An Ensemble Model for Recovery Value in Default

Terry Benzschawel

This article was first published as a chapter in Credit Modelling (2nd edition), by Risk Books.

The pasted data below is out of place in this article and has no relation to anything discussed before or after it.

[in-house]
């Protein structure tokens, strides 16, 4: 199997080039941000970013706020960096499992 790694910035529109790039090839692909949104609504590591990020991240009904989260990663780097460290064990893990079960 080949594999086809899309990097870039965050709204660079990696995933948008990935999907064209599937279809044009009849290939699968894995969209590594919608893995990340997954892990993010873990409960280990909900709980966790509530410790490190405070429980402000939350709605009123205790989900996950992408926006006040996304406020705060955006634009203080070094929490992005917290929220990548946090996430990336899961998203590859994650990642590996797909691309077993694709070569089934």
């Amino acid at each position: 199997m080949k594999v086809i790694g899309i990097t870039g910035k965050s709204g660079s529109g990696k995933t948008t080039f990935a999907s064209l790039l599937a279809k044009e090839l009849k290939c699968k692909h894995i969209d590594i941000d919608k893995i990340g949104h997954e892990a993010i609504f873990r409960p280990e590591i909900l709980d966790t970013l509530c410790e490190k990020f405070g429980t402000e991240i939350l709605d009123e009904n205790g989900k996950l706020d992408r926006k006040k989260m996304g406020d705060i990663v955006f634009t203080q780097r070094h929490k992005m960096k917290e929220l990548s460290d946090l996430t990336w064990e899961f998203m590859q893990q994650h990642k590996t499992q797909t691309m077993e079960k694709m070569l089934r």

Although models for estimating firms’ probabilities of default (PD) abound, there are very few models for estimating recovery values in default.11The only models for recovery value in default are Moody’s LossCalc (Gupton and Stein, 2002), Standard & Poor’s (2008) Recovery Value Rating and Citi’s decision tree model (Benzschawel, Haroon and Wu, 2011), with only Moody’s and Citi’s being available commercially. This is surprising as recovery values in default vary widely and expected losses in default depend equally on recovery value and likelihood of default. In an attempt to address this problem, Benzschawel and Li (2013) acquired Moody’s default and recovery value database, and used the data to develop a decision tree model (DTM) for recovery value in default. They demonstrated that the DTM performed better than using industry averages at predicting recovery values on defaulted bonds. Nevertheless, it was suspected that applying more sophisticated statistical techniques could enhance model performance. To that end, Benzschawel and Su (2013) developed an ensemble system that combines

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